The best-known of George Frideric Handel’s compositions—his Messiah oratorio and his Water Music suites, for example—are recognized by millions beyond the niche of classical music aficionados. But Handel wrote hundreds of compositions, and some are obscure even to many people who are passionate about the art form.
One of these is Jephtha, a long opera that Handel composed in 1752 toward the end of his life. I had never heard of this piece before Music of the Baroque announced that a performance of Jephtha would open the 2022-23 season. It is, however, a favorite of Dame Jane Glover, the ensemble’s lead conductor and music director for 20 years.
Having attended the concert performance of Jephtha at Skokie’s North Shore Center for the Performing Arts Sunday night, all I can say is thank you, Jane.
The story line, based on an Old Testament story of an Israelite warrior who makes a rash promise to God for success in battle, is compelling. There were impeccable vocal performances by three male and three female soloists, and by the 25-member Music of the Baroque Chorus under the leadership of new choral director Andrew Megill. And the orchestra, which typically handles Handel with aplomb, was in top form.
The story line, in brief: Jephtha (performed by tenor David Portillo) is summoned from exile at the urging of his half-brother Zebul (bass-baritone Neal Davies) to liberate the Israelites from rule by the neighboring Ammonites. Jephtha agrees after extracting a promise that he will rule the Israelites if he succeeds, then promises God that he will sacrifice the first person he sees should he win at battle. The plot thickens when Jephtha returns home victorious, and the first person he sees is his beloved daughter Iphis (soprano Lauren Snouffer).
Even within the concert format, the soloists were able to project the emotions of the characters. Portillo’s facial expressions projected Jephtha’s misery as his battlefield victory threatens to turn into a nightmare. Mezzo-soprano Clara Osowski, in the role of Jephtha’s wife Storgè, vocalized her rage at her husband for putting her only child’s life on the line. Countertenor Aryeh Nussbaum Cohen played Hamor, who had won Iphis’ heart by supporting Jephtha in battle and offered to give up his life to save hers. Yet Snouffer strongly displayed Iphis’ resignation to her fate as her father refused to break his vow.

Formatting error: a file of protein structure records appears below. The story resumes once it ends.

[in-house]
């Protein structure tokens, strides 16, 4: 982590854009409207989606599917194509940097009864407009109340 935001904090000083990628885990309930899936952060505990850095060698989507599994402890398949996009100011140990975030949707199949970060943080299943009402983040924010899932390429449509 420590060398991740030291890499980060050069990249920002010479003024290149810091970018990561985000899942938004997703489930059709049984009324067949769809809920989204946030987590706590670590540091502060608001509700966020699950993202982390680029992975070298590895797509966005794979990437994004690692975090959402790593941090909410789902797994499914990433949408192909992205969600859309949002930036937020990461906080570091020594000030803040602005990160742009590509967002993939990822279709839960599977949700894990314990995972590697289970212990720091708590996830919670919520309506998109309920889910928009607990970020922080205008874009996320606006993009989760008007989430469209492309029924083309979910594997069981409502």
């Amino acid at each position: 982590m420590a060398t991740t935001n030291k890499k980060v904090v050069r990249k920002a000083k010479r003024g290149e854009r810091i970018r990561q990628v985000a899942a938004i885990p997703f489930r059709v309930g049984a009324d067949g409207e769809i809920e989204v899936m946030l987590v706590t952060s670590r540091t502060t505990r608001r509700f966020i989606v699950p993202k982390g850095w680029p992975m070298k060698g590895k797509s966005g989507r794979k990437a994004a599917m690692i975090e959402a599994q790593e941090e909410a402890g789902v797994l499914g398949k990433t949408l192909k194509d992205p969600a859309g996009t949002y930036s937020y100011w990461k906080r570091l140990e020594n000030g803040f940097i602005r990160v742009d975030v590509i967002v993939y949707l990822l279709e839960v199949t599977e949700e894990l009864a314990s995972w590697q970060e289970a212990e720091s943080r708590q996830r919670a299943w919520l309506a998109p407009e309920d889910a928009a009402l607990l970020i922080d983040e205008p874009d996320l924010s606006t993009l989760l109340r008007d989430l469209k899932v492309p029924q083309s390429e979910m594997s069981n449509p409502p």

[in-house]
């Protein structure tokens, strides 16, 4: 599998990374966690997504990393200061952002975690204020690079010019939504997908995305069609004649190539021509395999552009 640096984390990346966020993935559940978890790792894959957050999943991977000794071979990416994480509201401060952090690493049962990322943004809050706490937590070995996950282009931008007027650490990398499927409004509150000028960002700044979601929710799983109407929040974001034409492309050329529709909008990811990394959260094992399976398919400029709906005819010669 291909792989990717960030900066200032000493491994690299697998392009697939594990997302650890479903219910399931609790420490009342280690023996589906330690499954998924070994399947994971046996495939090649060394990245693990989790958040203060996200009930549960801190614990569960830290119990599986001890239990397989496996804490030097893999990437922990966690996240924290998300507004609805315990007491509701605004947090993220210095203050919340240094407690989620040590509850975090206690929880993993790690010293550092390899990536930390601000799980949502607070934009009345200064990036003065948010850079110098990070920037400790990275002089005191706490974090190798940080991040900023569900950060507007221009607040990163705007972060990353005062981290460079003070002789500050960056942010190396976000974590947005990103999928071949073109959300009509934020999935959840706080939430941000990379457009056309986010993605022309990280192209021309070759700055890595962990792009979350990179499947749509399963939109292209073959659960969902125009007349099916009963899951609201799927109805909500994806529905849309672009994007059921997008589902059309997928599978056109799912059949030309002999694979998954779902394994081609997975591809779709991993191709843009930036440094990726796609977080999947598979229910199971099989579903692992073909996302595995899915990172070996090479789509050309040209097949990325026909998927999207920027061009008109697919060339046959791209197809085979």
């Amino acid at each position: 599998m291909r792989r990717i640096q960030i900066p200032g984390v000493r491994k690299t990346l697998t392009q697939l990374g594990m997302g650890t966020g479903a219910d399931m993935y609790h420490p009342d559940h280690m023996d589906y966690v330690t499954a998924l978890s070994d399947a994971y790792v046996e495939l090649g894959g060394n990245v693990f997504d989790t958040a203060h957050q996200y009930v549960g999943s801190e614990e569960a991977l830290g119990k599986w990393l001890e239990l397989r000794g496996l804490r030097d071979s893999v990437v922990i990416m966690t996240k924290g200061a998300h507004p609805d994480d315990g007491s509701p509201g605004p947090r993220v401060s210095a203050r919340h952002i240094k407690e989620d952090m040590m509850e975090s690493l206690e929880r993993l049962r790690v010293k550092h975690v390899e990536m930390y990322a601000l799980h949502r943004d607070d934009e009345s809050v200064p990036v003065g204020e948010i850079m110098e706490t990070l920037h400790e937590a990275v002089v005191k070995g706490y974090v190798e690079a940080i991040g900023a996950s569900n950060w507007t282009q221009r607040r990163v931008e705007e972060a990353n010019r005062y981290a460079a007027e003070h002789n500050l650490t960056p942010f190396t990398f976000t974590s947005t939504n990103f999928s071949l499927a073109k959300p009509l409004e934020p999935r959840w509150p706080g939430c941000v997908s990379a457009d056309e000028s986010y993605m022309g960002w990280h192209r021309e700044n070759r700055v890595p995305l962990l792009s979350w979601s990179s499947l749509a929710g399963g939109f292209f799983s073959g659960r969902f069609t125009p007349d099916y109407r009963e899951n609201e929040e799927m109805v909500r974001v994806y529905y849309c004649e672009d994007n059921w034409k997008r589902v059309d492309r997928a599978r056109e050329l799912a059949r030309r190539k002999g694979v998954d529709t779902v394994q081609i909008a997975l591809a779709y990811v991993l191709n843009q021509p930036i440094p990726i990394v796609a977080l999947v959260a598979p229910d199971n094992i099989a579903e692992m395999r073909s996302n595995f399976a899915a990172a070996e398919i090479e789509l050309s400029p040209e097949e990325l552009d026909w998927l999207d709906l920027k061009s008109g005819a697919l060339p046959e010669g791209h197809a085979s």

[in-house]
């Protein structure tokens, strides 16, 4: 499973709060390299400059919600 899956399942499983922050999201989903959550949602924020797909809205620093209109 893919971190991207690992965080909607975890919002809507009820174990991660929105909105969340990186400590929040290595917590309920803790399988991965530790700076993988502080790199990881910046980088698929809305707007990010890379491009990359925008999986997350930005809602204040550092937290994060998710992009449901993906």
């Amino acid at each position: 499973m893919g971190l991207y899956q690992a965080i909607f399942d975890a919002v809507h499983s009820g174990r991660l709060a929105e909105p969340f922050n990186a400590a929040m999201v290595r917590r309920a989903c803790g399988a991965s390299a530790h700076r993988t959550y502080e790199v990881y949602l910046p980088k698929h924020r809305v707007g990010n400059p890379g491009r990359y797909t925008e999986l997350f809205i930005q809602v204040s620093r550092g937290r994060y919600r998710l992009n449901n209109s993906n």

All of the performers effectively navigated Handel’s arrangement; like most of his vocal work, it included much repeated phrasing as well as coloratura, especially in sections ably performed by Portillo. The chorus, performing from the back of the stage behind the orchestra, was heard at least as clearly as in any Music of the Baroque concert I’ve witnessed. The singers may have benefited from the fact that the North Shore Center is roughly half the size of the ensemble’s other home, Chicago’s Harris Theater, which at times has provided uneven acoustics for vocals.
Special note needs to be made of Cohen’s performance. The countertenor voice is a special and rarely used instrument, with a range that crosses over with the mezzo-soprano female voice. The effect when Cohen first launched into song was stunning, and it was not surprising to learn that he has already earned considerable acclaim at the tender age of 28.
A final interesting aspect of Jephtha is its ending. In Handel’s version, Iphis is spared when an angel—performed by soprano Katelyn Lee is an unusually impactful vocal cameo—interrupts the sacrifice in exchange for Iphis remaining a virgin and spending the rest of her life serving God. Yet in the Bible story, from the Book of Judges, Jephtha actually carries out the sacrifice, and suffers mightily in years after for making a vow that ran contrary to the will of God.
Apparently Handel, like most of us, preferred a happy ending.
If you missed the performance, the on-demand video will be available beginning on Friday (September 23) for $15 per household. Click here to register. Music of the Baroque returns with a Baroque Heroes program. Tickets for the Sunday, October 9, matinee at the North Shore Center for Performing Arts are priced at $35 to $100 and can be purchased here. Tickets for the performance on the evening of Tuesday, October 11, at the Harris Theater are priced at $25 to $100 and can be purchased here.